On Friday, the Cook County, Illinois, County Board voted to increase taxes on cigarettes by $1 per pack, bringing the full amount of taxes paid on a pack of cigarettes legally purchased in Chicago to $6.67.
That is just 19 cents less than taxes owed on a pack of cigarettes legally purchased in New York City, where low-income smokers spend about 25 percent of their annual household income on cigarettes.
The move is supposed to bring in an extra $25.6 million in revenue next year, but critics say Cook County faces significant challenges in meeting that target.
First, as noted by County Commissioner Bridget Gainer, D-Chicago “the revenue increases are… avoidable, if you so choose, to residents of the county.”
Not only could the county see less revenue if smokers quit, but Chicago smokers are already well-known for their willingness to consume cheap cigarettes purchased from lower tax jurisdictions.
According to a University of Illinois at Chicago study, as many as 75 percent of cigarettes smoked in Chicago were purchased in lower tax jurisdictions, including Indiana.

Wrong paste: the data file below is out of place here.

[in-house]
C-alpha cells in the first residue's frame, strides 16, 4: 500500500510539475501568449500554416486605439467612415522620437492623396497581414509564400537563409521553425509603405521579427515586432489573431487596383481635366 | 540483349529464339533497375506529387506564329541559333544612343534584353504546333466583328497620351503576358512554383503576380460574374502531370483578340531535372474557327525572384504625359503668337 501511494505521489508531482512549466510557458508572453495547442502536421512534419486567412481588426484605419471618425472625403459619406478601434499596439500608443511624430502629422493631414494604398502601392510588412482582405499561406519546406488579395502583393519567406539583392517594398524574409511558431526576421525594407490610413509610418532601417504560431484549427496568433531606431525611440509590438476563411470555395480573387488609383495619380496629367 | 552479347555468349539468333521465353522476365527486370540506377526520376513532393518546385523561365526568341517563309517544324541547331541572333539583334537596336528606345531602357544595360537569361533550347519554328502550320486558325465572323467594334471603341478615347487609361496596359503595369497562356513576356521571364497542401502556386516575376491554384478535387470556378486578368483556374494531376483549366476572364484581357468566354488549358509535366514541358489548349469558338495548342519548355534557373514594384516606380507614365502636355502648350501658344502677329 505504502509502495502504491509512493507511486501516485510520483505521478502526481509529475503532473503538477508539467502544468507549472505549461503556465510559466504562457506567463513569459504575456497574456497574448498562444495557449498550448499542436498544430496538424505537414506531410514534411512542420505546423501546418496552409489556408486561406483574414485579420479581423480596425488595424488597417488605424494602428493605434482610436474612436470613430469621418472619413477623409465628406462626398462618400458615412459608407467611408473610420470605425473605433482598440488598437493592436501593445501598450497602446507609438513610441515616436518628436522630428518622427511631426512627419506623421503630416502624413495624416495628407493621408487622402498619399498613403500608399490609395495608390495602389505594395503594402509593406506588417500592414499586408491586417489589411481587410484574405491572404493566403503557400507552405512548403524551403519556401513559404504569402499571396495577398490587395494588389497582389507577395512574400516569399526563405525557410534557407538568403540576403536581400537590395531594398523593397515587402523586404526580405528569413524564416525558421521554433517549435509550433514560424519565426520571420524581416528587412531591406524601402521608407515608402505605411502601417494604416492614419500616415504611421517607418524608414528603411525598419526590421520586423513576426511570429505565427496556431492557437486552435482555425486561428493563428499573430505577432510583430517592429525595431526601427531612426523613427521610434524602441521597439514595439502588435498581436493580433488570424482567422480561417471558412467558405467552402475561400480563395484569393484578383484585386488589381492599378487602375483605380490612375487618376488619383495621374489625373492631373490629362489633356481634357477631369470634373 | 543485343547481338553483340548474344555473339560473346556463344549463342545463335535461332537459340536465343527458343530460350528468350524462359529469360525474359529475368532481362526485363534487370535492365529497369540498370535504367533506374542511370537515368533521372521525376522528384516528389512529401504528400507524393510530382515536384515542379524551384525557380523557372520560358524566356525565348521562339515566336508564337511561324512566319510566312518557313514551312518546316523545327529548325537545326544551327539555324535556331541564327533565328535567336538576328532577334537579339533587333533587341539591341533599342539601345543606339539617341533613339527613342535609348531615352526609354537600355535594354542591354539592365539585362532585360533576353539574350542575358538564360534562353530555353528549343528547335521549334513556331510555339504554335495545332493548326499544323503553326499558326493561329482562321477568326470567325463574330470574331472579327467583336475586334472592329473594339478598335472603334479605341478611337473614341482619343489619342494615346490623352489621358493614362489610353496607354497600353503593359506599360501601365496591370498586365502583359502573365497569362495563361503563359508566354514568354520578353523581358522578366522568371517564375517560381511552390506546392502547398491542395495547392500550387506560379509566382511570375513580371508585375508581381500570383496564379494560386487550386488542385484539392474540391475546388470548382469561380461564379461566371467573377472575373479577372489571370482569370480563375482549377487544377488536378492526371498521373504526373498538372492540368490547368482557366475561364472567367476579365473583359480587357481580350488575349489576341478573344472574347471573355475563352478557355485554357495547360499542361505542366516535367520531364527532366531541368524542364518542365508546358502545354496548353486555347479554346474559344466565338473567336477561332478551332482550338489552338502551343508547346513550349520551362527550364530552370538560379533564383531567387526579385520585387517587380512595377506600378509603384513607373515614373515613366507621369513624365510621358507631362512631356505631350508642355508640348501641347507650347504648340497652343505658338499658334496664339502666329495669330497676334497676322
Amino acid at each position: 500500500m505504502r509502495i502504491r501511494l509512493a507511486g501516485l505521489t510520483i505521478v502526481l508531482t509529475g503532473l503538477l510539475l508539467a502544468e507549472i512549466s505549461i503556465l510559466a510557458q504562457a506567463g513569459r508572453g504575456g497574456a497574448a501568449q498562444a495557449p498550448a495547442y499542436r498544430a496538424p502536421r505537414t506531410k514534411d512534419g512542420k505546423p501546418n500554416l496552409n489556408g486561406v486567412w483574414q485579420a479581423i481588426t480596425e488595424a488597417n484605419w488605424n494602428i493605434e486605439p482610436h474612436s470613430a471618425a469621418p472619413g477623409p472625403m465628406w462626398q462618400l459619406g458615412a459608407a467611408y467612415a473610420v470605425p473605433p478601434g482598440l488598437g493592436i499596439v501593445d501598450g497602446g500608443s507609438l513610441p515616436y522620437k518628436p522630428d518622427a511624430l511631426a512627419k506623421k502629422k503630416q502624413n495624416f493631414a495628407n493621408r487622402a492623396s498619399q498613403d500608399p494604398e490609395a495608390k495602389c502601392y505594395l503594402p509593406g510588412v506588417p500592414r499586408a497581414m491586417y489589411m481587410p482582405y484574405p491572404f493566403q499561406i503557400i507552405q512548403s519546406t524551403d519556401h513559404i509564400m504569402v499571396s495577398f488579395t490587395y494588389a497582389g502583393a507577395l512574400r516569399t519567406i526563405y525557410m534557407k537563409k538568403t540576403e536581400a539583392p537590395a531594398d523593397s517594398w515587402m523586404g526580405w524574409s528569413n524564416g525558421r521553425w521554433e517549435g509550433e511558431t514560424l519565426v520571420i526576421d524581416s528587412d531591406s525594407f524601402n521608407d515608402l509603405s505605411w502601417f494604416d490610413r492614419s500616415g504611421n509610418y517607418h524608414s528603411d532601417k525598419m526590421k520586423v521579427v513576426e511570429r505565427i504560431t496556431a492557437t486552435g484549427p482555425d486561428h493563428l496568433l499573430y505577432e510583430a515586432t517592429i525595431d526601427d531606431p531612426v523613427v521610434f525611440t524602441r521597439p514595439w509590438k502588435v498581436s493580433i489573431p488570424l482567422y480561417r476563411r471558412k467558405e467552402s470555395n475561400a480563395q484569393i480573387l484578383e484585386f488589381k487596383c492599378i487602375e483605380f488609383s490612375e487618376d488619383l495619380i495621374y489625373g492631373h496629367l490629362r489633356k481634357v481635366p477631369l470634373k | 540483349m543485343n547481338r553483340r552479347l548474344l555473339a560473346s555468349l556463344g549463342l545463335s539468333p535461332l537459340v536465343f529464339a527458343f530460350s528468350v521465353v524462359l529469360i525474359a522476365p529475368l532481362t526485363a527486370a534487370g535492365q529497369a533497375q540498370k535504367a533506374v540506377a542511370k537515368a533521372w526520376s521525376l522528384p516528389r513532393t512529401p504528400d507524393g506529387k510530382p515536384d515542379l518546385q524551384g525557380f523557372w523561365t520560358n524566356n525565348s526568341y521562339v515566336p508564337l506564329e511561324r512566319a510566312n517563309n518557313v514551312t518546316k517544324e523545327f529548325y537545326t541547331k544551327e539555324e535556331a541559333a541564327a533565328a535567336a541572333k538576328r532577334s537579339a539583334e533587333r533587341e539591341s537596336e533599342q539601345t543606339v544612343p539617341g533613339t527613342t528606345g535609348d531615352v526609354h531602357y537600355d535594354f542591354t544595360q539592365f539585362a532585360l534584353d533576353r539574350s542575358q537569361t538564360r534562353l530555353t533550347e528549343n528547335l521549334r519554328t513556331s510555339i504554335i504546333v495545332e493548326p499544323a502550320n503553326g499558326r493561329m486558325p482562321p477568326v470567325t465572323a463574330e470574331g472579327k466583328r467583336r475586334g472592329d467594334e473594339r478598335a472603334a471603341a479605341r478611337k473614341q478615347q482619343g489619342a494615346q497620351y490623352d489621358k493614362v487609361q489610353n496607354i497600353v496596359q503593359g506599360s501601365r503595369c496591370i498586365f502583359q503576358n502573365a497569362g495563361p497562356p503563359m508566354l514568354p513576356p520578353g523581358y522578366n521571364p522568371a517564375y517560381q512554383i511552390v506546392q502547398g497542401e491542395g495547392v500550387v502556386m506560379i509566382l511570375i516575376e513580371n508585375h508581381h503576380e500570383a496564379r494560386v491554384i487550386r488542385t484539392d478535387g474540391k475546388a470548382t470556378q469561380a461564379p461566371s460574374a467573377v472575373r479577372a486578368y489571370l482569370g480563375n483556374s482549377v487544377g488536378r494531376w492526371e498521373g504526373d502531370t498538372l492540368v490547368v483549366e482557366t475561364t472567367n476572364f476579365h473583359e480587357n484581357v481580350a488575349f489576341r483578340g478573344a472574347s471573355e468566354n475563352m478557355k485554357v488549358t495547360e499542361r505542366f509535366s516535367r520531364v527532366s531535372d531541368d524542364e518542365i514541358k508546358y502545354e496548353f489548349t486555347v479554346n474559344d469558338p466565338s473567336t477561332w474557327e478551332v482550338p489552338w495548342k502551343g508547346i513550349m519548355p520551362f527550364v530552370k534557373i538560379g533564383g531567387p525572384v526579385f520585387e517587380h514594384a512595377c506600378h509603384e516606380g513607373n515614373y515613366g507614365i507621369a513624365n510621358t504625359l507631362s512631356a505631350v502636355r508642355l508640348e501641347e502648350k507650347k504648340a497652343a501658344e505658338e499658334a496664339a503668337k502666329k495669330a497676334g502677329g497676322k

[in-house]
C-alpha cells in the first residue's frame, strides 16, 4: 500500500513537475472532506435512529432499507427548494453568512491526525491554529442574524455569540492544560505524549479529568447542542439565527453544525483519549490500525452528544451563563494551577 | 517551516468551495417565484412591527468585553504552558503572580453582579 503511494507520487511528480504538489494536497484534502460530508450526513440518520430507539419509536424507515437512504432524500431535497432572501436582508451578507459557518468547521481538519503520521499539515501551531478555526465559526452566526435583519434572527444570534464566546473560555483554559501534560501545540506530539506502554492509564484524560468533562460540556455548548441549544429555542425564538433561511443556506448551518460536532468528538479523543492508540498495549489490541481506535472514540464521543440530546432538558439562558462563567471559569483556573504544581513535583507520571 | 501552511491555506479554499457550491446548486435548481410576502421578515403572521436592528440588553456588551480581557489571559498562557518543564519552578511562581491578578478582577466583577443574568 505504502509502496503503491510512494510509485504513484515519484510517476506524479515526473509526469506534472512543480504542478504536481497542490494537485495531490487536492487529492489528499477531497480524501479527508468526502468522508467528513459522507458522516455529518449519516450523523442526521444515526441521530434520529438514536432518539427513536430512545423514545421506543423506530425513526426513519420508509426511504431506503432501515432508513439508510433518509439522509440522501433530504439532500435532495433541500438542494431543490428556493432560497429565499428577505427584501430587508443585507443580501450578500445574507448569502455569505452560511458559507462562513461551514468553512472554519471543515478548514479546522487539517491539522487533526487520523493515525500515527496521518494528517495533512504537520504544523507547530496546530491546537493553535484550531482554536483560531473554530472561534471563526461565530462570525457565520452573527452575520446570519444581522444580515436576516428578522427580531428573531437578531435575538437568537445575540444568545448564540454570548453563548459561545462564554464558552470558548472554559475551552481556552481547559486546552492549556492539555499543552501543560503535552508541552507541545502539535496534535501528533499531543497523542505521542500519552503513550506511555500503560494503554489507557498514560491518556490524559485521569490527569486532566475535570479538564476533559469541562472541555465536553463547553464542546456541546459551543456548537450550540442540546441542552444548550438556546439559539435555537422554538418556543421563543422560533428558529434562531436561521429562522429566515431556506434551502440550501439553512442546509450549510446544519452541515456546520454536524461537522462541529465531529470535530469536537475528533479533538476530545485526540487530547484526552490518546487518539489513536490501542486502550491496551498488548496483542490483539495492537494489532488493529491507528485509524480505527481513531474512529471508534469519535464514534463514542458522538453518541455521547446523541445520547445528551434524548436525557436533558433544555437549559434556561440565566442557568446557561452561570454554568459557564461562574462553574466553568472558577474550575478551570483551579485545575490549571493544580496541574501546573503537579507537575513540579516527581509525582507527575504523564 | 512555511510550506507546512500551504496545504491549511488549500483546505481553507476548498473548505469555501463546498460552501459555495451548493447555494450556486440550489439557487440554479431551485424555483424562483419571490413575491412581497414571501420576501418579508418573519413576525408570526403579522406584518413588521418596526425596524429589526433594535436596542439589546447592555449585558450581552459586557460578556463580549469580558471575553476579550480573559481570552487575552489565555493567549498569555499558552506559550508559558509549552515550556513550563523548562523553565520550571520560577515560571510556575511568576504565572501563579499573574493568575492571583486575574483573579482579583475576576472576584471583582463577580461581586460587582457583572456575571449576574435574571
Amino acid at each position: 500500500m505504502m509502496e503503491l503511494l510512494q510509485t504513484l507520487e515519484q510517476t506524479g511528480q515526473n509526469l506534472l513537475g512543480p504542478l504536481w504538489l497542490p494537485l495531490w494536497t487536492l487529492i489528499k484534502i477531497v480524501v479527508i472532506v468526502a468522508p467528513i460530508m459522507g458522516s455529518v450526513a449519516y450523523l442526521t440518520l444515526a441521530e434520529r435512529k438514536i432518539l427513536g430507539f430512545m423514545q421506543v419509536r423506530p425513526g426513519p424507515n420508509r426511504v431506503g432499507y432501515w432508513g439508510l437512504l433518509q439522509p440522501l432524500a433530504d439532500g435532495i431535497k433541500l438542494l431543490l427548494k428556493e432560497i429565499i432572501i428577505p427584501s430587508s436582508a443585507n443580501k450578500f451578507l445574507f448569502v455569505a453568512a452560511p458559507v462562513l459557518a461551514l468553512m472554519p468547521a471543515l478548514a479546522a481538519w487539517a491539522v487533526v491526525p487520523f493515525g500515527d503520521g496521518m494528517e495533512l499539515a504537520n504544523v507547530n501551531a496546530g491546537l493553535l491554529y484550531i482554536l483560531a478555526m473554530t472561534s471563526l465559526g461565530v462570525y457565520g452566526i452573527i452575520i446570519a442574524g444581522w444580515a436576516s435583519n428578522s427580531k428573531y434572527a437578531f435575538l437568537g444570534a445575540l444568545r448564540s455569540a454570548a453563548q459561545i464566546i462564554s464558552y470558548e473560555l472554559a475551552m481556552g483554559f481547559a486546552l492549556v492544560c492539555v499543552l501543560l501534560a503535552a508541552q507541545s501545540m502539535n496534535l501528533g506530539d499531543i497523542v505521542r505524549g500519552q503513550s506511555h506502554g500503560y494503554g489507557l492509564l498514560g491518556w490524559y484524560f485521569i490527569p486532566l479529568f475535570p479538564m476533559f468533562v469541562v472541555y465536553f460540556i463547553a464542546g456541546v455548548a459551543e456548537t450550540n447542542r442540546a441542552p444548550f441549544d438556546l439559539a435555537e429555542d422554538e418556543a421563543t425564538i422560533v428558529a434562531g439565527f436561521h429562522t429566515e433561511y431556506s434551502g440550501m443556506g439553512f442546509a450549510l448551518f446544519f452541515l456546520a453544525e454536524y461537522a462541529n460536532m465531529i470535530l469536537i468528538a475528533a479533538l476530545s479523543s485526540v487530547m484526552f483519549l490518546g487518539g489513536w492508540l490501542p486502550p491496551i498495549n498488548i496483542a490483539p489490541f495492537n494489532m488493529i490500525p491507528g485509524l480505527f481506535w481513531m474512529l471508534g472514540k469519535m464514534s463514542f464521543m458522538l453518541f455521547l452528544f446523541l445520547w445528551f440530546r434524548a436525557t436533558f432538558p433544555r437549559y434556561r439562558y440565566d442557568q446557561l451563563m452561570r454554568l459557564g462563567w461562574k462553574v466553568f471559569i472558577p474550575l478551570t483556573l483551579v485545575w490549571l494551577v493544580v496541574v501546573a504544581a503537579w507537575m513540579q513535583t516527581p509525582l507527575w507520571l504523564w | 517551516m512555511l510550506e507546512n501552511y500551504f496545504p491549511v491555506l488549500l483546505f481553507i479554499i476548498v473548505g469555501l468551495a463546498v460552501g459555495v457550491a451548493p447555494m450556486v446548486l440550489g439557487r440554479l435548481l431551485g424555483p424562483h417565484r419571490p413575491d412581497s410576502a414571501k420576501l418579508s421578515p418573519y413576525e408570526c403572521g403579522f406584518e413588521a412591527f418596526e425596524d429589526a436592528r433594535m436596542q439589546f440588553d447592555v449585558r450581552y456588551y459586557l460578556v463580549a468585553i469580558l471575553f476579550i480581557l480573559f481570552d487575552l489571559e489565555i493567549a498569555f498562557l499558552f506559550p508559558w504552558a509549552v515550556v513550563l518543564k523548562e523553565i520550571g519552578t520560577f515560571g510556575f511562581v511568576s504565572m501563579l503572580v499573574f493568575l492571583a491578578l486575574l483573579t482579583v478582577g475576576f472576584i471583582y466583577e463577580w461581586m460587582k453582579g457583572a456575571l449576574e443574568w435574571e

Some Illinois residents also purchase smokes in neighboring Missouri, which last week rejected a ballot initiative that would have raised its cigarette tax from the nation’s lowest at 17 cents per pack.
That low tax rate, combined with the Cook County increase and the earlier, statewide hike in Illinois’ cigarette tax rate by $1 per pack, could fuel additional smuggling of cigarettes from the Show Me state into Cook County, critics charge.
If smokers in Cook County quit, or move to buy more illicit, untaxed cigarettes, that will likely blow a hole in the county’s revenue projections tied to the increase while also reducing the amount of revenue Illinois and Chicago derive from their own cigarette taxes – a tricky situation for all three jurisdictions to manage.
Chicago Mayor Rahm Emanuel earlier this year rejected the idea of a city-wide cigarette tax increase.